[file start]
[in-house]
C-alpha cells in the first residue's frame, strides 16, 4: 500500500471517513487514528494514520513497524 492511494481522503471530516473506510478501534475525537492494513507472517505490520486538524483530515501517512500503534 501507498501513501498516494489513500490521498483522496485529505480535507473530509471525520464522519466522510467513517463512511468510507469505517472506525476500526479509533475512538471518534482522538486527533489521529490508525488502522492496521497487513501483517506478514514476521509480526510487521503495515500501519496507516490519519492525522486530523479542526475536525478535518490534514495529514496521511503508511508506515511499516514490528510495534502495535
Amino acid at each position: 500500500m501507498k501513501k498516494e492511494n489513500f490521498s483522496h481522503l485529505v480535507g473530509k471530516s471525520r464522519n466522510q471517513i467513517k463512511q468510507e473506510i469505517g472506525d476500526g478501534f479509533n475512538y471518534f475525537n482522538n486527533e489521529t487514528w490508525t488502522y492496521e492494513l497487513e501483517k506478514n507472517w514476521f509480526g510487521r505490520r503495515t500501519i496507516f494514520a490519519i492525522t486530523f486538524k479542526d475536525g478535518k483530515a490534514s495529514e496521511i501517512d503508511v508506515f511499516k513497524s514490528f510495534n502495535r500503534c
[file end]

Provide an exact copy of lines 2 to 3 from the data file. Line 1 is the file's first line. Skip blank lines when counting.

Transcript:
C-alpha cells in the first residue's frame, strides 16, 4: 500500500471517513487514528494514520513497524 492511494481522503471530516473506510478501534475525537492494513507472517505490520486538524483530515501517512500503534 501507498501513501498516494489513500490521498483522496485529505480535507473530509471525520464522519466522510467513517463512511468510507469505517472506525476500526479509533475512538471518534482522538486527533489521529490508525488502522492496521497487513501483517506478514514476521509480526510487521503495515500501519496507516490519519492525522486530523479542526475536525478535518490534514495529514496521511503508511508506515511499516514490528510495534502495535
Amino acid at each position: 500500500m501507498k501513501k498516494e492511494n489513500f490521498s483522496h481522503l485529505v480535507g473530509k471530516s471525520r464522519n466522510q471517513i467513517k463512511q468510507e473506510i469505517g472506525d476500526g478501534f479509533n475512538y471518534f475525537n482522538n486527533e489521529t487514528w490508525t488502522y492496521e492494513l497487513e501483517k506478514n507472517w514476521f509480526g510487521r505490520r503495515t500501519i496507516f494514520a490519519i492525522t486530523f486538524k479542526d475536525g478535518k483530515a490534514s495529514e496521511i501517512d503508511v508506515f511499516k513497524s514490528f510495534n502495535r500503534c